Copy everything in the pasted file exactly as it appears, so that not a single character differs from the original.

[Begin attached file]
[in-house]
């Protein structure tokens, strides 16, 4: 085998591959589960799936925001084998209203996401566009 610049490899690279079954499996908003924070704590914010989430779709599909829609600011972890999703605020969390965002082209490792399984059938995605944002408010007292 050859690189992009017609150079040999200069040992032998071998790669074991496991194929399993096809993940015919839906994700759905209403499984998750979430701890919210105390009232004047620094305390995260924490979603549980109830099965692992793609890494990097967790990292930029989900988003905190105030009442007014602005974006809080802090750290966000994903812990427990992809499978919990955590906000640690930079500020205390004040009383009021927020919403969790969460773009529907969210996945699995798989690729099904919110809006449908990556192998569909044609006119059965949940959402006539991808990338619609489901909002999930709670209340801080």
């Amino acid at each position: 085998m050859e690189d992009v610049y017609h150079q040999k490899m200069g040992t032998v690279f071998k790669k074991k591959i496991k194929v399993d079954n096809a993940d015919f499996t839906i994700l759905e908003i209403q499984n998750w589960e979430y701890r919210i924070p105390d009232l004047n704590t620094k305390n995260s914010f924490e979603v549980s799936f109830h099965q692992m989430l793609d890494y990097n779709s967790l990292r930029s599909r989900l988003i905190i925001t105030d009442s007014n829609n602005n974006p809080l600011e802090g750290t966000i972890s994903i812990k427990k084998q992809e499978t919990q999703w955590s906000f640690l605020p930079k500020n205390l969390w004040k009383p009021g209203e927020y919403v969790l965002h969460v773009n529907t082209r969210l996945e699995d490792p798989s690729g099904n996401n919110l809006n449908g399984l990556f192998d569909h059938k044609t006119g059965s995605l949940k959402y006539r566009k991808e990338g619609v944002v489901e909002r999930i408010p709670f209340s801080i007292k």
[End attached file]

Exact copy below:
[in-house]
């Protein structure tokens, strides 16, 4: 085998591959589960799936925001084998209203996401566009 610049490899690279079954499996908003924070704590914010989430779709599909829609600011972890999703605020969390965002082209490792399984059938995605944002408010007292 050859690189992009017609150079040999200069040992032998071998790669074991496991194929399993096809993940015919839906994700759905209403499984998750979430701890919210105390009232004047620094305390995260924490979603549980109830099965692992793609890494990097967790990292930029989900988003905190105030009442007014602005974006809080802090750290966000994903812990427990992809499978919990955590906000640690930079500020205390004040009383009021927020919403969790969460773009529907969210996945699995798989690729099904919110809006449908990556192998569909044609006119059965949940959402006539991808990338619609489901909002999930709670209340801080």
């Amino acid at each position: 085998m050859e690189d992009v610049y017609h150079q040999k490899m200069g040992t032998v690279f071998k790669k074991k591959i496991k194929v399993d079954n096809a993940d015919f499996t839906i994700l759905e908003i209403q499984n998750w589960e979430y701890r919210i924070p105390d009232l004047n704590t620094k305390n995260s914010f924490e979603v549980s799936f109830h099965q692992m989430l793609d890494y990097n779709s967790l990292r930029s599909r989900l988003i905190i925001t105030d009442s007014n829609n602005n974006p809080l600011e802090g750290t966000i972890s994903i812990k427990k084998q992809e499978t919990q999703w955590s906000f640690l605020p930079k500020n205390l969390w004040k009383p009021g209203e927020y919403v969790l965002h969460v773009n529907t082209r969210l996945e699995d490792p798989s690729g099904n996401n919110l809006n449908g399984l990556f192998d569909h059938k044609t006119g059965s995605l949940k959402y006539r566009k991808e990338g619609v944002v489901e909002r999930i408010p709670f209340s801080i007292k």